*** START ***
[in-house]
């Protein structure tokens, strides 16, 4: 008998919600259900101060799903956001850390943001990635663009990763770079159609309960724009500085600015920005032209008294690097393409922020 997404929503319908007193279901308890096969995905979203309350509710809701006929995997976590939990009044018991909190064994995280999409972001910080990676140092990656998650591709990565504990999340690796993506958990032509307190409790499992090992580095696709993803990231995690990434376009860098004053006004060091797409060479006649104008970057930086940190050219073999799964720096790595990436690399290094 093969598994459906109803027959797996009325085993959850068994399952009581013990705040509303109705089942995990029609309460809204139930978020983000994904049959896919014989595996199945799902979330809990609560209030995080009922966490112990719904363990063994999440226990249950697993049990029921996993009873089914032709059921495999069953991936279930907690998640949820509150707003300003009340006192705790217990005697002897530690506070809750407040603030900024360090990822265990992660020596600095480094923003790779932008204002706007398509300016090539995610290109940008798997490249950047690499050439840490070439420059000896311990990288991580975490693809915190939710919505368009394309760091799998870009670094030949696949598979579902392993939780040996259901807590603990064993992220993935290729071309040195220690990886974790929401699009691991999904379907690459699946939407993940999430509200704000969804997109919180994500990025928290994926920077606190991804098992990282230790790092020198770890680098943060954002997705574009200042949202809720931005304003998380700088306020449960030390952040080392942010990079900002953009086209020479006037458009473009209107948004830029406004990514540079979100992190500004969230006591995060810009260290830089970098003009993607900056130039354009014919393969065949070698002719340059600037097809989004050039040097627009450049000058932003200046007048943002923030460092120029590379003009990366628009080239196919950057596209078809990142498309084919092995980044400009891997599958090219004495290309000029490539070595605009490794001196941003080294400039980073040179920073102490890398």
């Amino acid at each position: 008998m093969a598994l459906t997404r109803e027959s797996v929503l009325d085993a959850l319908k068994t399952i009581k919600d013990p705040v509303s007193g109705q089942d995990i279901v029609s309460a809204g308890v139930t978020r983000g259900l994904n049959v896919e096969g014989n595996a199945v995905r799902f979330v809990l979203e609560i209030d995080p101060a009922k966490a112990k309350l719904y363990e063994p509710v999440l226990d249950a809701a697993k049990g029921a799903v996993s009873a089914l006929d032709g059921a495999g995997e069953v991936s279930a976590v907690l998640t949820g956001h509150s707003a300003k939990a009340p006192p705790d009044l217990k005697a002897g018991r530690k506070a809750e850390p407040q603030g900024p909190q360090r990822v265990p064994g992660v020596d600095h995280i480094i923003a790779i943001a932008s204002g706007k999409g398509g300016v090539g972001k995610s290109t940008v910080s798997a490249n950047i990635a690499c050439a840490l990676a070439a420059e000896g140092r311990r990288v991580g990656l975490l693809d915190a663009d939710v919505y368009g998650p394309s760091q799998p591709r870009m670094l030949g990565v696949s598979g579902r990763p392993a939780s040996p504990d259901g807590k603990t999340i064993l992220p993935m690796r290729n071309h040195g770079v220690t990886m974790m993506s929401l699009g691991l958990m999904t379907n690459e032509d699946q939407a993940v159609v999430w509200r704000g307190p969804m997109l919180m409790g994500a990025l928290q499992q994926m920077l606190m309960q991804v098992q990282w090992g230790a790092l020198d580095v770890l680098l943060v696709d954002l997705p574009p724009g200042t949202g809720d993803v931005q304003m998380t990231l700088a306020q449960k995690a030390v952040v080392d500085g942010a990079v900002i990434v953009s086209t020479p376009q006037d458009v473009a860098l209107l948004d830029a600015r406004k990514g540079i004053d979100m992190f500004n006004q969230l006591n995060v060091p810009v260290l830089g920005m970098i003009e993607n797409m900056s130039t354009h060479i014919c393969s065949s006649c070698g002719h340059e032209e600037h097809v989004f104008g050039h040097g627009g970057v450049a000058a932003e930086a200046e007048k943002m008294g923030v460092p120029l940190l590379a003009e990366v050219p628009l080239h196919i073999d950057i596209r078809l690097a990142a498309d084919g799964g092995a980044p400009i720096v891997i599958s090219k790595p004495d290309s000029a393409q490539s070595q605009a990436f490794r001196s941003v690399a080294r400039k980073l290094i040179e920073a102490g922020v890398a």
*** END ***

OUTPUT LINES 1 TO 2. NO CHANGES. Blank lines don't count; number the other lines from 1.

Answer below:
[in-house]
């Protein structure tokens, strides 16, 4: 008998919600259900101060799903956001850390943001990635663009990763770079159609309960724009500085600015920005032209008294690097393409922020 997404929503319908007193279901308890096969995905979203309350509710809701006929995997976590939990009044018991909190064994995280999409972001910080990676140092990656998650591709990565504990999340690796993506958990032509307190409790499992090992580095696709993803990231995690990434376009860098004053006004060091797409060479006649104008970057930086940190050219073999799964720096790595990436690399290094 093969598994459906109803027959797996009325085993959850068994399952009581013990705040509303109705089942995990029609309460809204139930978020983000994904049959896919014989595996199945799902979330809990609560209030995080009922966490112990719904363990063994999440226990249950697993049990029921996993009873089914032709059921495999069953991936279930907690998640949820509150707003300003009340006192705790217990005697002897530690506070809750407040603030900024360090990822265990992660020596600095480094923003790779932008204002706007398509300016090539995610290109940008798997490249950047690499050439840490070439420059000896311990990288991580975490693809915190939710919505368009394309760091799998870009670094030949696949598979579902392993939780040996259901807590603990064993992220993935290729071309040195220690990886974790929401699009691991999904379907690459699946939407993940999430509200704000969804997109919180994500990025928290994926920077606190991804098992990282230790790092020198770890680098943060954002997705574009200042949202809720931005304003998380700088306020449960030390952040080392942010990079900002953009086209020479006037458009473009209107948004830029406004990514540079979100992190500004969230006591995060810009260290830089970098003009993607900056130039354009014919393969065949070698002719340059600037097809989004050039040097627009450049000058932003200046007048943002923030460092120029590379003009990366628009080239196919950057596209078809990142498309084919092995980044400009891997599958090219004495290309000029490539070595605009490794001196941003080294400039980073040179920073102490890398």